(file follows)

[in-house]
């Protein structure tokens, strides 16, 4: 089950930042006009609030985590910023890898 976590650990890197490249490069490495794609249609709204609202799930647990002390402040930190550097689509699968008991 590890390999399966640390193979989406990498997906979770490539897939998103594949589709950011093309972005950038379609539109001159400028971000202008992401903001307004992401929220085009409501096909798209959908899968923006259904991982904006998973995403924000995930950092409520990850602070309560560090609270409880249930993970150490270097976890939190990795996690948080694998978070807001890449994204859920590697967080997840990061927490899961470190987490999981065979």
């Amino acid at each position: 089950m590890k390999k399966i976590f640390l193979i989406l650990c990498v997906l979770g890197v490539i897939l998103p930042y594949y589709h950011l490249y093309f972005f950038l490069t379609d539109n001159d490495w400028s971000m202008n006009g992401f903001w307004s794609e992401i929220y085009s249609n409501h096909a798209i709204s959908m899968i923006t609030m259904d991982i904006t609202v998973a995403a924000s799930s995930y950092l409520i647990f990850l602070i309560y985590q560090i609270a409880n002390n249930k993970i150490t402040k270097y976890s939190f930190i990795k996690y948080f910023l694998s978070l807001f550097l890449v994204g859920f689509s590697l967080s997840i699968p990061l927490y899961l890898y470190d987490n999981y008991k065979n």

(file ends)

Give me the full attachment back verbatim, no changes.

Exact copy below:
[in-house]
């Protein structure tokens, strides 16, 4: 089950930042006009609030985590910023890898 976590650990890197490249490069490495794609249609709204609202799930647990002390402040930190550097689509699968008991 590890390999399966640390193979989406990498997906979770490539897939998103594949589709950011093309972005950038379609539109001159400028971000202008992401903001307004992401929220085009409501096909798209959908899968923006259904991982904006998973995403924000995930950092409520990850602070309560560090609270409880249930993970150490270097976890939190990795996690948080694998978070807001890449994204859920590697967080997840990061927490899961470190987490999981065979």
């Amino acid at each position: 089950m590890k390999k399966i976590f640390l193979i989406l650990c990498v997906l979770g890197v490539i897939l998103p930042y594949y589709h950011l490249y093309f972005f950038l490069t379609d539109n001159d490495w400028s971000m202008n006009g992401f903001w307004s794609e992401i929220y085009s249609n409501h096909a798209i709204s959908m899968i923006t609030m259904d991982i904006t609202v998973a995403a924000s799930s995930y950092l409520i647990f990850l602070i309560y985590q560090i609270a409880n002390n249930k993970i150490t402040k270097y976890s939190f930190i990795k996690y948080f910023l694998s978070l807001f550097l890449v994204g859920f689509s590697l967080s997840i699968p990061l927490y899961l890898y470190d987490n999981y008991k065979n």